The Guardian has published an article where Dido Harding the boss of TalkTalk is urging Ofcom to look closely at the end to end pricing for the BT fibre services, from the price for a FTTC port, through to what the WBC charges are, and how much BT Retail charges its Infinity customers.
The article mentions £6.90 as the price for the fibre service from Openreach, but that is only the cheapest 2Meg upload service, the 40/10 product costs £7.40 per month, and the 80/20 service is £9.92 per month. We have attempted to compare the two retail providers 80/20 fibre services, and their equivalent ADSL2+ services. All the pricing excludes VAT and is on a per month basis, for simplicity sake we have not costed any bandwidth from the exchange, looking at just the fixed cost components.
Both providers have a myriad of offers and promotions/cashback deals, so we have tried to take the ongoing price. Some may conclude that the profit margins look massive, but we have NOT accounted for bandwidth costs, the costs of the anytime part of the package etc.
Looking at the retail pricing you can see the reason for the complaint, BT Infinity is being sold for the same price as the ADSL2+ service, even though with no bandwidth costs BT Retail is paying £10.12 extra a month (a promotion from BT Wholesale until 11th July 2012, means BT Retail gets the 80/20 service for the same price as the 40/10 product, i.e. £14 per month).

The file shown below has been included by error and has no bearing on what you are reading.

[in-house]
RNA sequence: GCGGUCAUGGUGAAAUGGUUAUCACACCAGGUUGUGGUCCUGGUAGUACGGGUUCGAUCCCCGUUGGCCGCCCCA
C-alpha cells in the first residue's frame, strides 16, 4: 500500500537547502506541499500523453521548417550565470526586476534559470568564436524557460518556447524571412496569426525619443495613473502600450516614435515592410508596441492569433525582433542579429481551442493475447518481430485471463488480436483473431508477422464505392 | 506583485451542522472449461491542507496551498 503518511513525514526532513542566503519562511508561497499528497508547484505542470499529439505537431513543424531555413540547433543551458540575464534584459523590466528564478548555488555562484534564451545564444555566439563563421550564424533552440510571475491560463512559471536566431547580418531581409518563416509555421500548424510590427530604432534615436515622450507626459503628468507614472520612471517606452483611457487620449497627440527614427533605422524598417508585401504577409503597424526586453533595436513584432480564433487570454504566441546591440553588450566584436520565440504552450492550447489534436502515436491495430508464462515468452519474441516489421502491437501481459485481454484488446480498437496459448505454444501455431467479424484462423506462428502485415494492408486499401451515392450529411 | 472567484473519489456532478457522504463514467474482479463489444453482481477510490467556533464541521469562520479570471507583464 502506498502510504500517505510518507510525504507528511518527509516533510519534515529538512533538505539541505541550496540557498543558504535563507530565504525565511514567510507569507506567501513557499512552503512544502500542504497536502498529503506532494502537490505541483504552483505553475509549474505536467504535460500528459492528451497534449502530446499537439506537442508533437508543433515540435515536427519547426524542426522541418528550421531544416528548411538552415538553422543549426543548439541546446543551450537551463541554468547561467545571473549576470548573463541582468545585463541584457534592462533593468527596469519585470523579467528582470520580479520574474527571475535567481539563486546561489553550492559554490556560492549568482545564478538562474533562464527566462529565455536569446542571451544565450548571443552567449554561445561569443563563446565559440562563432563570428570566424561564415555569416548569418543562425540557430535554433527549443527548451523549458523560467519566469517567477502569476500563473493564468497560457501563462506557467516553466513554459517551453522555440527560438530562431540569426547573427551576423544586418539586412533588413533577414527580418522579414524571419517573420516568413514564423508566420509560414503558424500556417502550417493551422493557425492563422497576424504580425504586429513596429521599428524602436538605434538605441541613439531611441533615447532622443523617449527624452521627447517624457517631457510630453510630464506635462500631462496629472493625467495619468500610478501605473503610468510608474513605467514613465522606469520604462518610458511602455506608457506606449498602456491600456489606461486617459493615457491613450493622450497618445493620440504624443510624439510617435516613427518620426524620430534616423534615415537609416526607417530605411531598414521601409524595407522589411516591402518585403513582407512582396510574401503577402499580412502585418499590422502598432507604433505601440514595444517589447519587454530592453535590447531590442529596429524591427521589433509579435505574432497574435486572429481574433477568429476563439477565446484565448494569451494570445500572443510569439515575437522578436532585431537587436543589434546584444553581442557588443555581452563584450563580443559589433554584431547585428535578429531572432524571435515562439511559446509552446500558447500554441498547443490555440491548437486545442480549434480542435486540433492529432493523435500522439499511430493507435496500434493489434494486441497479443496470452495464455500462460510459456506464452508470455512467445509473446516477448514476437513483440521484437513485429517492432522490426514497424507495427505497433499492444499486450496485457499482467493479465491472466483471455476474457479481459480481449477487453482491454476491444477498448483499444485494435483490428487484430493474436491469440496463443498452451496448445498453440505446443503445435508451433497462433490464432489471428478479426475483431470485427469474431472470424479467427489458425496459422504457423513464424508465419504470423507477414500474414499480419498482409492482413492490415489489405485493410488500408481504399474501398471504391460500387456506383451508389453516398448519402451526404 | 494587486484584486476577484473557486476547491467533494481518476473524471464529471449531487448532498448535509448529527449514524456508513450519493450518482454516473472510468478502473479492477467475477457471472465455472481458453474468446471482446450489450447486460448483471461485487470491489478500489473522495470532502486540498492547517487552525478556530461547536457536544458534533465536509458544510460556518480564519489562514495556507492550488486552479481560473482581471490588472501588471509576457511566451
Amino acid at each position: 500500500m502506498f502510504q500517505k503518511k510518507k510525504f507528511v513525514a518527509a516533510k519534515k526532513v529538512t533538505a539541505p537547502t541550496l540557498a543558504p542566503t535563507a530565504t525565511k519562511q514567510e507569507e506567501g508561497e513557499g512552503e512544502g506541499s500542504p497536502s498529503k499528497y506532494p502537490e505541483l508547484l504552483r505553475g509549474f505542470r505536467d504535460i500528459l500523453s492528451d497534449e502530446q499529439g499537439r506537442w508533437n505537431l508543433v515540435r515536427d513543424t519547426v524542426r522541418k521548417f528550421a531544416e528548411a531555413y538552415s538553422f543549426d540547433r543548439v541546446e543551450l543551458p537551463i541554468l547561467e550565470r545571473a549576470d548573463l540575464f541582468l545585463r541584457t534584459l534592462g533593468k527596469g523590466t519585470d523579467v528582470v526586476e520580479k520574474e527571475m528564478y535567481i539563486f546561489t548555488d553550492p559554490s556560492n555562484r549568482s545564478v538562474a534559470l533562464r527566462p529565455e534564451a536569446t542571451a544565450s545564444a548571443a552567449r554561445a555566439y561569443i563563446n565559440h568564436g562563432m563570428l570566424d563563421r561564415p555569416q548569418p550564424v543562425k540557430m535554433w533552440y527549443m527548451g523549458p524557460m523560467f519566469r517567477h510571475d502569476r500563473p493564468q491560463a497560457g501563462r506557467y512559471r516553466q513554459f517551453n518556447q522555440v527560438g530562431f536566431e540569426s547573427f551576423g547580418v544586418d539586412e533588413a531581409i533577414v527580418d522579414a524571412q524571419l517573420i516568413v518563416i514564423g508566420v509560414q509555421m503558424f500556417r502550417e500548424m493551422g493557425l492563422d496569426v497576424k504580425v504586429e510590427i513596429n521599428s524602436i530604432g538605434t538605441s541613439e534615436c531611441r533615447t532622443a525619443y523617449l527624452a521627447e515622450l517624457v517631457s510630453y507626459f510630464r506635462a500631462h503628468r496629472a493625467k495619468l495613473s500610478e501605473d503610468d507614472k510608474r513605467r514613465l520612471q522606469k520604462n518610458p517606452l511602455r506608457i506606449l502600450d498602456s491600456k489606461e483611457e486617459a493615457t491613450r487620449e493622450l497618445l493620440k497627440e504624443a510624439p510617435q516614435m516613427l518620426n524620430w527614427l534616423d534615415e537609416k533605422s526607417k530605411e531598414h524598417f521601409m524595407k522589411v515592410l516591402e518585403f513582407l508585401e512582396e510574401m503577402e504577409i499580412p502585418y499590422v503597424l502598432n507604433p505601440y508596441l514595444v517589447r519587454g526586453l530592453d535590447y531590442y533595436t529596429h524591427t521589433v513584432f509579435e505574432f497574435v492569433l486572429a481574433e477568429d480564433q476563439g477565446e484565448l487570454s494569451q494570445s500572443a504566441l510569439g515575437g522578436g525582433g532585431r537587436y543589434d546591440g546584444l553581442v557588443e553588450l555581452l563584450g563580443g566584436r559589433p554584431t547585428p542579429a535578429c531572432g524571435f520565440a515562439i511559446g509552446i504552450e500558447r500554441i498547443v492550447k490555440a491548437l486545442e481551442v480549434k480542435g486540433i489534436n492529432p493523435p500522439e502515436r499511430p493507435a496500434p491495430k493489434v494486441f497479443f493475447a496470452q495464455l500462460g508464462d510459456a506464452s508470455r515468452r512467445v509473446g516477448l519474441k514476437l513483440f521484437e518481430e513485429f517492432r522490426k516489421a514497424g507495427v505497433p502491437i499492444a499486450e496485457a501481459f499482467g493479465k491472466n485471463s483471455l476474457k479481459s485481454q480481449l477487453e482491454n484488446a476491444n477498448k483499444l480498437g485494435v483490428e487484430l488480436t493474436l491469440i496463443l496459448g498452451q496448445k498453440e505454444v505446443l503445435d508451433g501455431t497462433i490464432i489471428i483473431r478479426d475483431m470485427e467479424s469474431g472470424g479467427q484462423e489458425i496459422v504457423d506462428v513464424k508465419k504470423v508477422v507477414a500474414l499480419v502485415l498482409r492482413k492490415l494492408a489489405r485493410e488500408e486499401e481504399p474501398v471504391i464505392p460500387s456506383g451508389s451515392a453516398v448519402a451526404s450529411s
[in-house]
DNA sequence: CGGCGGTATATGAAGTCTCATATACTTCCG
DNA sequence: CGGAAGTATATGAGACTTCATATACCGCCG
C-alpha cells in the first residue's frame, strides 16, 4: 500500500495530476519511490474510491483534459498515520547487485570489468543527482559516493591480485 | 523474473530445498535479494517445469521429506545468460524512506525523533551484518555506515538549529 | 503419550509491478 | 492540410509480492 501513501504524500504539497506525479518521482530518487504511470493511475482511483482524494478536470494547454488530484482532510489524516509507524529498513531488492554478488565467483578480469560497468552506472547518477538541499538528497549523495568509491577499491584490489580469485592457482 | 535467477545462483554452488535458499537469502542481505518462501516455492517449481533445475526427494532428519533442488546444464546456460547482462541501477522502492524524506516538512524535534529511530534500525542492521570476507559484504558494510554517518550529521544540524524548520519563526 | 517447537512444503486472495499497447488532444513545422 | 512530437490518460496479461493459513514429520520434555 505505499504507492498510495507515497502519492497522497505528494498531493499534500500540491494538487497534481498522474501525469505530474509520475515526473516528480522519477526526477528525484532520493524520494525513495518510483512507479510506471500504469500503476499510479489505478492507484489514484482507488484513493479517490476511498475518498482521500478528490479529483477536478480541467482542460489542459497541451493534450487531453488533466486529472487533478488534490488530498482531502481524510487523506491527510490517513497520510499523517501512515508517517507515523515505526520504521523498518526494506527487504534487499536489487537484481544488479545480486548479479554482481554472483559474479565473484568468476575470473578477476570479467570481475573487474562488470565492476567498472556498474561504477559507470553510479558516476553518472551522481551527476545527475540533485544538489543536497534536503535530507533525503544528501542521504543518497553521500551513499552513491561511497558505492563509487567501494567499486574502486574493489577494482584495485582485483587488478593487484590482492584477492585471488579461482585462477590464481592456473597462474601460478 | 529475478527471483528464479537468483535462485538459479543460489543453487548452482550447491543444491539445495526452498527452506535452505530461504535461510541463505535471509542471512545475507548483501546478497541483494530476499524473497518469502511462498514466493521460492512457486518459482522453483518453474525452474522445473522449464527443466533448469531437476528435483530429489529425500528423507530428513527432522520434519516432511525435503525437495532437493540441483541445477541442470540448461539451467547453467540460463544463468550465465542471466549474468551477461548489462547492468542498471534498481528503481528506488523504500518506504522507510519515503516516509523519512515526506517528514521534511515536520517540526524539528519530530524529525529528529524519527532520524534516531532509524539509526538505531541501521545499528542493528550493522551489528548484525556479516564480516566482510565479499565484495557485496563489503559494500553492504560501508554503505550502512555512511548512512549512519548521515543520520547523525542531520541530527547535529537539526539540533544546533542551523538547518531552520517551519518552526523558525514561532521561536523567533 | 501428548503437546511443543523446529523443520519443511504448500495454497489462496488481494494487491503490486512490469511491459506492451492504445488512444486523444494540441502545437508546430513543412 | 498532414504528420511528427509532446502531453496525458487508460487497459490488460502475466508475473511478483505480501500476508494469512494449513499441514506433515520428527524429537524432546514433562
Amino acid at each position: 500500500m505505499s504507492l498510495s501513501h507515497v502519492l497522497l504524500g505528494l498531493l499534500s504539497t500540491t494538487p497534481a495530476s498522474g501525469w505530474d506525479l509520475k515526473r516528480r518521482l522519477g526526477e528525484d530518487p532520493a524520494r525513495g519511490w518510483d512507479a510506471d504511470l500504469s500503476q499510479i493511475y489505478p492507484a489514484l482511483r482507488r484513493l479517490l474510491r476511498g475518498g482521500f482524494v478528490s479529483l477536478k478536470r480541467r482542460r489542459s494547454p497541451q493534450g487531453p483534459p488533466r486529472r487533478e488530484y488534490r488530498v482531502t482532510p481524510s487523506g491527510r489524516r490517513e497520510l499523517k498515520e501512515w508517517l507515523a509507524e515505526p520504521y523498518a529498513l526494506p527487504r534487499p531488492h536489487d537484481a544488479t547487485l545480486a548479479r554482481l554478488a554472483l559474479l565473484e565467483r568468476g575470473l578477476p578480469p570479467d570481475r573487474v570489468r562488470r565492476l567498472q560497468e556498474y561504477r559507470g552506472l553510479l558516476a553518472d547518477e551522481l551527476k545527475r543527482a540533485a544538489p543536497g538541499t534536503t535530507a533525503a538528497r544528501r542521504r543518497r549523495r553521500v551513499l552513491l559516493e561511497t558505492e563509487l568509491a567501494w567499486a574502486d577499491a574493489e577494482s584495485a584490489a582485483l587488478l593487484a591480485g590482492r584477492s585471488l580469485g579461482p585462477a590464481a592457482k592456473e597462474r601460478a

This is not the first time BT Retail has had such predatory pricing, in the early days of ADSL BT Openworld as it was then was the cheapest service for some time. Ofcom price controls eventually changed that, or it may simply have been that BT Retail chooses to make no profit margin on its new premium products for a period of few years.
Another possibility is that BT Retail is gambling on its FTTC users not downloading TeraBytes of data per month, which would push their WBC bandwidth costs up enormously. Traffic management can mitigate this to some extent.
As things stand TalkTalk currently has only 5,000 fibre customers, versus the 400,000 and rapidly growing numbers BT Retail has. A major part of this is the TV adverts, and the misconception that Infinity is the only the fibre provider doing FTTC, as in people are simply not aware of the FTTC service from TalkTalk.
Just under ten years there was an almost identical battle over the original 0.5 Mbps ADSL service pricing. The question now is whether Ofcom will see pushing fibre deeper into the local loop more critical than consumer level price competition. There is a delicate balancing act, as with limited public money to get superfast services to 90% of the UK, Openreach will fight tooth and nail to protect its prices.
History is worth a look, June 2001 saw the 0.5 Mbps ADSL from Freeserve increase from £39.99 a month, to £49.99. The price of the fibre products thus are not unlike what the early broadband adopters paid ten years ago. If you take into account, the extra speeds and inflation the current deals are even more attractive.